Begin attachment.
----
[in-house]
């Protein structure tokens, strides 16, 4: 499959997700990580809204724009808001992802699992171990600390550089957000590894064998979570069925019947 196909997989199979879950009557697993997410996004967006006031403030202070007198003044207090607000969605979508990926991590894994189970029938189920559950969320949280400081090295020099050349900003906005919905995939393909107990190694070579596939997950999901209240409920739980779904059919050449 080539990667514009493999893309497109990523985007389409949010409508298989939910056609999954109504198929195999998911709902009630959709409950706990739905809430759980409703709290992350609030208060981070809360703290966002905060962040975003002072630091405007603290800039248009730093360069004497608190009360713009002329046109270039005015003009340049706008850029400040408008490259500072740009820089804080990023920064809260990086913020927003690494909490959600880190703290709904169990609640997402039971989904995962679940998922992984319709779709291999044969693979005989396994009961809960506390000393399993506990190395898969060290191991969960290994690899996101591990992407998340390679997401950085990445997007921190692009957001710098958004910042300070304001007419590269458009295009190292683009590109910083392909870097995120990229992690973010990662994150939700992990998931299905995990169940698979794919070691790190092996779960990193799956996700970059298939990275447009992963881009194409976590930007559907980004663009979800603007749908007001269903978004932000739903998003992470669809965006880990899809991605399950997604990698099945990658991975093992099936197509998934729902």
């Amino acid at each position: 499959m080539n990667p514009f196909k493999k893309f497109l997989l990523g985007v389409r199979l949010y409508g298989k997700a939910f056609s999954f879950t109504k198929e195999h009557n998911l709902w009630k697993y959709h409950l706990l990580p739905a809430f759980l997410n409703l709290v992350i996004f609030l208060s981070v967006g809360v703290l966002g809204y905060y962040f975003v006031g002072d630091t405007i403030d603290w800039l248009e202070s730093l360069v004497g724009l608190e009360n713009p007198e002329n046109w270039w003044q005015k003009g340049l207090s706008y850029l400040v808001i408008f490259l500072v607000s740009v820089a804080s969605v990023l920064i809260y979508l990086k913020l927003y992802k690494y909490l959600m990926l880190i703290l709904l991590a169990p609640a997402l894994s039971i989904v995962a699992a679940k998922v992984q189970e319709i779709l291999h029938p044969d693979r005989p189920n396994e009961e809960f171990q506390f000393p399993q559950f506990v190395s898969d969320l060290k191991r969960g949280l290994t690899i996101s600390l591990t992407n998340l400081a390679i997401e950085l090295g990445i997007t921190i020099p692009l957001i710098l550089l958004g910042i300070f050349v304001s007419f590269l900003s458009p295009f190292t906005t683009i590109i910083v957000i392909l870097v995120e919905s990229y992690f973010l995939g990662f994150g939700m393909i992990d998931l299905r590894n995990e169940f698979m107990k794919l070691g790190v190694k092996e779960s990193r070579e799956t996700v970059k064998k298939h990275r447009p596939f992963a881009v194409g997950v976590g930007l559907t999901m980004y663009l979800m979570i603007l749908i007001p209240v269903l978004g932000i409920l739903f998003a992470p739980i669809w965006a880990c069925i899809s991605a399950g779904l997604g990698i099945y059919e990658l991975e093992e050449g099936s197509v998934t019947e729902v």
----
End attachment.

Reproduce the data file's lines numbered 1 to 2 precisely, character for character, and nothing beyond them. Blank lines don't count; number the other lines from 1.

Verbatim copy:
[in-house]
């Protein structure tokens, strides 16, 4: 499959997700990580809204724009808001992802699992171990600390550089957000590894064998979570069925019947 196909997989199979879950009557697993997410996004967006006031403030202070007198003044207090607000969605979508990926991590894994189970029938189920559950969320949280400081090295020099050349900003906005919905995939393909107990190694070579596939997950999901209240409920739980779904059919050449 080539990667514009493999893309497109990523985007389409949010409508298989939910056609999954109504198929195999998911709902009630959709409950706990739905809430759980409703709290992350609030208060981070809360703290966002905060962040975003002072630091405007603290800039248009730093360069004497608190009360713009002329046109270039005015003009340049706008850029400040408008490259500072740009820089804080990023920064809260990086913020927003690494909490959600880190703290709904169990609640997402039971989904995962679940998922992984319709779709291999044969693979005989396994009961809960506390000393399993506990190395898969060290191991969960290994690899996101591990992407998340390679997401950085990445997007921190692009957001710098958004910042300070304001007419590269458009295009190292683009590109910083392909870097995120990229992690973010990662994150939700992990998931299905995990169940698979794919070691790190092996779960990193799956996700970059298939990275447009992963881009194409976590930007559907980004663009979800603007749908007001269903978004932000739903998003992470669809965006880990899809991605399950997604990698099945990658991975093992099936197509998934729902």